But no, they are from Japan, and they are very good. Their blend of western percussion with musical elements from European countries gives no clue that they call Vienna home. Freaks and Icons starts out in a party mode, with a catchy danceable tune featuring a groovy bassline and flowing keys. The pace slows down a bit for "Streets of Istanbul" and "Before," whose beats seem to build up to a climax that never arrives. Now, on this here EP you've got yourself some hardcore. It's totally no frills and rocks out as much as any hardcore I've heard this month.
There are some really heavy, beefy riffs on here and that's just cool with me. I don't know if I'd rush out and pick this up because the full CD will be out in just a few months. However, I would grab that when it hits. Oh, and look for these cats on tour, too. If you really want to get this EP, by all means, go ahead. I'm not going to be offended. It's indie rock at its finest -- combining jazz elements with rock while using hyper-creative and constantly moving guitar parts.
Much of Faraquet's style is very technical, using varying sounds throughout each song, changing tempo frequently. Their sound has bits of The Dismemberment Plan, Modest Mouse and others -- but remains absolutely original.
Robbins, as engineer for the album, shines through in the amazing recording quality of the release. It seems that there must be a formula to follow in creating a disc of this ilk, because they are all starting to sound the same. Luckily, Field Day has been doing this for over five years. While there is nothing terribly bad about this disc, I wish that bands would start trying new things at some point. This is surprisingly good! However, this is not bad at all. Florida hasn't produced a good band since It may have finally happened.
I don't know just how much I'd label them an emo band but they are certainly rock. I'd put them in the Bush vein. There are definitely some emo tendencies but it's not emo like Son Volt emo. I don't think the guy's going to kill himself if he doesn't get the girl, you know? This band rocks out as much as any band on the radio right now and they have some great hooks. I bet they're a kick live.
Go check them out and let me know. The lead singer comes really close to sounding exactly like Eddie Vedder. His bandmates back him up with twangy guitars and harmonies that are a bit too country to be called alternative but a bit too alternative to be called country. The songs are pretty slow, keeping you in anticipation of every next note. Even though the songs are all somewhat different, only the mood is the same throughout. From single guitar accompaniment to string orchestration, Sparo manages to create a somber mood filled with reverb'd hopelessness.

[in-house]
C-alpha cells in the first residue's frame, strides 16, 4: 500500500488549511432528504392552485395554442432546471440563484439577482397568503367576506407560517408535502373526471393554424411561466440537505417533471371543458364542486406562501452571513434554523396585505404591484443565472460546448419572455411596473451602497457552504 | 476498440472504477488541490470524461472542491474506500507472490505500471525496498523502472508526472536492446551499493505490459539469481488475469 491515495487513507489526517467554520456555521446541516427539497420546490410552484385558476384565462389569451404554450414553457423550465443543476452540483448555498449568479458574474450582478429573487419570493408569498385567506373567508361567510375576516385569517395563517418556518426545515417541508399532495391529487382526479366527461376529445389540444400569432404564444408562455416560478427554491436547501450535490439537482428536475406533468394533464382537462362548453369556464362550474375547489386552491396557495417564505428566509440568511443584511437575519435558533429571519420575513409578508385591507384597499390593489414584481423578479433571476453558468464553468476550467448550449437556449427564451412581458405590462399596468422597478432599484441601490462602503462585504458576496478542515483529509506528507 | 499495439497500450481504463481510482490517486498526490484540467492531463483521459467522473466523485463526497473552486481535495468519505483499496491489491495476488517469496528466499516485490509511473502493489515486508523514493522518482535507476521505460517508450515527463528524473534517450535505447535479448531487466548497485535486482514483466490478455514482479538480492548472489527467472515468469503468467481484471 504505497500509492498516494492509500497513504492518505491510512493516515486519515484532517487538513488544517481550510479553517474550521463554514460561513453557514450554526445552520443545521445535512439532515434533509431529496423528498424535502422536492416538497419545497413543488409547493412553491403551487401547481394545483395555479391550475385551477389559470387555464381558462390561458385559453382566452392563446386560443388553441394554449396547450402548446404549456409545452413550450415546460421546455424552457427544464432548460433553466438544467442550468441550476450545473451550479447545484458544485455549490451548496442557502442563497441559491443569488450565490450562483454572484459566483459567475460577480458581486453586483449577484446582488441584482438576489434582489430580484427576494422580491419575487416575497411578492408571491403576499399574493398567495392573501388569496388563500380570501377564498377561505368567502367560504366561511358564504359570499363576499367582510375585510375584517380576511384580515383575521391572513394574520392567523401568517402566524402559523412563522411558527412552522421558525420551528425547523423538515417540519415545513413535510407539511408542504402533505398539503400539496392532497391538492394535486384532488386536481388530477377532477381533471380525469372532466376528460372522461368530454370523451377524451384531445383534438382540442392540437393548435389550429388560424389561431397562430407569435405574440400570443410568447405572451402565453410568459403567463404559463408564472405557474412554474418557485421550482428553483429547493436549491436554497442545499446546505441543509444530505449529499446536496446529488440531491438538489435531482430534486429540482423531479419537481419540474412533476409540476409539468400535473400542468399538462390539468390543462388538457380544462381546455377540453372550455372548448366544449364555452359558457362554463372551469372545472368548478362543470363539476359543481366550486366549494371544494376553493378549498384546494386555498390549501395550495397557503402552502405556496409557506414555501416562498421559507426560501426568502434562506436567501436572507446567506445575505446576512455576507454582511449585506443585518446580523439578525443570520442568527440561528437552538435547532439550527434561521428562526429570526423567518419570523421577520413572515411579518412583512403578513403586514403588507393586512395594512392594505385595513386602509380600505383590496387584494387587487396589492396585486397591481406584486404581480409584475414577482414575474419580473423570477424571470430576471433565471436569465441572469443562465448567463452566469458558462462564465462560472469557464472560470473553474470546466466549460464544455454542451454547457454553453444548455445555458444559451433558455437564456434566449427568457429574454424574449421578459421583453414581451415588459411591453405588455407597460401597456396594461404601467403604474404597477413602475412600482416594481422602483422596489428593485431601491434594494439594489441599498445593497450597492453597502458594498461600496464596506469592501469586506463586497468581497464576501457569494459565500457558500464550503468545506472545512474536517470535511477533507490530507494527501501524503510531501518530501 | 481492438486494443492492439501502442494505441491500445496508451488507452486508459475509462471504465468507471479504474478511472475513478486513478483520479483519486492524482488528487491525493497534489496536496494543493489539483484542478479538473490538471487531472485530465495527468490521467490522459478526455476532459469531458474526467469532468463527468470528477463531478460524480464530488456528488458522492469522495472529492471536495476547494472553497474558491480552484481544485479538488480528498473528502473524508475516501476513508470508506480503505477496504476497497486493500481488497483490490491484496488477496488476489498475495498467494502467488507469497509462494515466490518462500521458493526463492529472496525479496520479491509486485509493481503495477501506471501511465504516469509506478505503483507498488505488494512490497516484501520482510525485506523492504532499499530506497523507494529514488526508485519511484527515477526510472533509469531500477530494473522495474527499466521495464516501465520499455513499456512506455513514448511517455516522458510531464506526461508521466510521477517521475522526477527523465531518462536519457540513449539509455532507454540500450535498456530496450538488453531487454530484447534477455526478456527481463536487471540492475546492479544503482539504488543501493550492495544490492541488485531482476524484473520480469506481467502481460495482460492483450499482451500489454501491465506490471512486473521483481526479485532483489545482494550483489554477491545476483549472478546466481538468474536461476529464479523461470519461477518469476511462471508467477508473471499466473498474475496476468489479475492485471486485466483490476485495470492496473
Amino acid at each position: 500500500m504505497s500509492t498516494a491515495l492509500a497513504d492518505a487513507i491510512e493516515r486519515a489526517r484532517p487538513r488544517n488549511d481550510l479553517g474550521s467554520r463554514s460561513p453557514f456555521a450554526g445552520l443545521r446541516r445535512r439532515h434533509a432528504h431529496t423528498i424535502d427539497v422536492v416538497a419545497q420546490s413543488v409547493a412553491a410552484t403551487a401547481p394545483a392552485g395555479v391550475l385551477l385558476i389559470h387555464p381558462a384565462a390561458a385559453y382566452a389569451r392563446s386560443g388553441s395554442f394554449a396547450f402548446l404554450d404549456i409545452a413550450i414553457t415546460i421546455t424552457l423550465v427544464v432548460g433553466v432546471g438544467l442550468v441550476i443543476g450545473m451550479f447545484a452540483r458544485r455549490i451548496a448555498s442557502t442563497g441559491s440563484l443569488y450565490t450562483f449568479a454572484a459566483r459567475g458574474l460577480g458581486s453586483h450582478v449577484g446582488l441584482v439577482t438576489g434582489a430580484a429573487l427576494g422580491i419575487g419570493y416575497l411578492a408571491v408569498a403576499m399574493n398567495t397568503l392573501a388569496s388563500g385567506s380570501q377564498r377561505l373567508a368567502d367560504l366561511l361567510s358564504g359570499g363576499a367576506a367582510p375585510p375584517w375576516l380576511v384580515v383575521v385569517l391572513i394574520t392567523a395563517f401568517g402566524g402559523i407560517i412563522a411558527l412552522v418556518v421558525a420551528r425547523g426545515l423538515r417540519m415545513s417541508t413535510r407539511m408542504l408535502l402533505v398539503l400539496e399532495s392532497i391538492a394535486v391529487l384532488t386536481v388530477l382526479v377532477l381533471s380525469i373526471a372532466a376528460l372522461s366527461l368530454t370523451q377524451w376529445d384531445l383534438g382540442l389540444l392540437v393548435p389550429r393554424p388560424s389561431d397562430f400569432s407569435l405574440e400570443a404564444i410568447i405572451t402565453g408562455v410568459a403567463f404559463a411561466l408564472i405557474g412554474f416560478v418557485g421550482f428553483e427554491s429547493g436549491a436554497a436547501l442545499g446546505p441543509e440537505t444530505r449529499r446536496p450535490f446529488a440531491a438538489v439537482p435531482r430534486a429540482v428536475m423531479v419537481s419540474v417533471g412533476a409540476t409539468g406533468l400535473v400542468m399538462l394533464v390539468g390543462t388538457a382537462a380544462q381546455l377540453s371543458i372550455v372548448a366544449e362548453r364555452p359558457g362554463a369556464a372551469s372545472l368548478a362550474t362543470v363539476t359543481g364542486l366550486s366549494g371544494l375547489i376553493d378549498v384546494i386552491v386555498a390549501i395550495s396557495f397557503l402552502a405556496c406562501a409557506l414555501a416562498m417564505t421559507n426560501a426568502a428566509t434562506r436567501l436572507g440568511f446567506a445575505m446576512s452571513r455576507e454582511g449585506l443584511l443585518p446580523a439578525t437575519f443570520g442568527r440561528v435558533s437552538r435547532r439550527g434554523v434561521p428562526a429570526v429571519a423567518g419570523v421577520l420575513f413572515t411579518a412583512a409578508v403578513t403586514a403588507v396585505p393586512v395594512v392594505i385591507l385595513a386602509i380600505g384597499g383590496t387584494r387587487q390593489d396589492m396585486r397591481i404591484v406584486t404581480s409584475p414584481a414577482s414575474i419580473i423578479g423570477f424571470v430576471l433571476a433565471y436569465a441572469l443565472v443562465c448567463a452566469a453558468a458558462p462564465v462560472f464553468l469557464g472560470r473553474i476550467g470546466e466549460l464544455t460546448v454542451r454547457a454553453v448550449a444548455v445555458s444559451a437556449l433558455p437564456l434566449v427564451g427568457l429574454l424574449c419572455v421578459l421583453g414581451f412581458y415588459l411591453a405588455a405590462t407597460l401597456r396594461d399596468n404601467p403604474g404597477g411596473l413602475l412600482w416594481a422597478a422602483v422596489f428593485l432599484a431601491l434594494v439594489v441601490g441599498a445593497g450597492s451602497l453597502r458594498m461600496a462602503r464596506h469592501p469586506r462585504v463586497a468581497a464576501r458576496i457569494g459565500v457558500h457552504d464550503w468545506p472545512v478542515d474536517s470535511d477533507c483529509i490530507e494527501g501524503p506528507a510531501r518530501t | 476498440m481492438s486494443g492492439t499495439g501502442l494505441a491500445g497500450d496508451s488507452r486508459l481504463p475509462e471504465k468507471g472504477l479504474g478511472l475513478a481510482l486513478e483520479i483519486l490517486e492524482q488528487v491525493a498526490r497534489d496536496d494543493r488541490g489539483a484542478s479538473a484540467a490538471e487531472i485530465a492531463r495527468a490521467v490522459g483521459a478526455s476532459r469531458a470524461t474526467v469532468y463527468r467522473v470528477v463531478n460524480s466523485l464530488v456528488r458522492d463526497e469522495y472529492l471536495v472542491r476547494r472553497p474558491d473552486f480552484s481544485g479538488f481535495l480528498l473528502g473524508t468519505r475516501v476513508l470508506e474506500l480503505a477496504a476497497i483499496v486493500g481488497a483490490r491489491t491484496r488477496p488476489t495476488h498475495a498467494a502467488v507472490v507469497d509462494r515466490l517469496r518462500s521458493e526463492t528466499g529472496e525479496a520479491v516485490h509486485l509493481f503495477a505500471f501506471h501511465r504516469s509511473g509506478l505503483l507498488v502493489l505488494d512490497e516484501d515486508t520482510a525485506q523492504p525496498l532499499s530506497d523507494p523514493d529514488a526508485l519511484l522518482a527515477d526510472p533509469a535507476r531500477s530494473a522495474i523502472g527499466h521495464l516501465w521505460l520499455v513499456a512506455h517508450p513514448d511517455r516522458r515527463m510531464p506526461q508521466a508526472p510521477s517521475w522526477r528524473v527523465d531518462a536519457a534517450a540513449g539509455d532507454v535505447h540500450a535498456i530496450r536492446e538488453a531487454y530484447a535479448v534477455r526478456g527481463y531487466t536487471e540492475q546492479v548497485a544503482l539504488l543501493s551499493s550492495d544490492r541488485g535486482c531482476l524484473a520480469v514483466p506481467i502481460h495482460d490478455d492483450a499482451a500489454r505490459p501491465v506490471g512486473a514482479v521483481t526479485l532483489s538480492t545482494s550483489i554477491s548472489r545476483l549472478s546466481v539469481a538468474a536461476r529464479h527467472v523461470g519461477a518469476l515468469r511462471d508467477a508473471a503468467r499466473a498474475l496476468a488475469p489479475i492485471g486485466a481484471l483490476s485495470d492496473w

And that's without paying attention to the lyrics! That's right, Heavy F-ing Metal, the kind with a vocalist who can sing, scream, change his sound, and hold a note. Missed metal due to it's multiple hybridizations and cross-pollinations? Check out Gaskill. It is straight up metal. No hardcore, no death, no speed core, just metal. This gets better each listen! Hipster Daddy-O and the Handgrenades will keep you moving all night long. They blend swing, jump blues rockabilly and a bit of punk into a powerful dance cocktail.
Hearts of Palm is their sixth full-length album of "slo-core," as they call it. They've toned down the feedback and the antique amps for a more sober, atmospheric sound. He's a brilliant guitar player and a fantastic vocalist with a highly recognizable voice. The album is a collection of rock songs 11 tracks , some with heavier country influences than others, but undeniably J Mascis. Each tune has a personality, a style of its own, and a hook that absorbs the listener in a cozy yet powerful and emotional way.
If you were captivated by his vocal style, you might be sad to know that he sings on very few tracks on Muddlin Gear. The good news is that this CD does not really need his voice to succeed. His songs are odes to musical patterns, not necessarily with an underlying theme.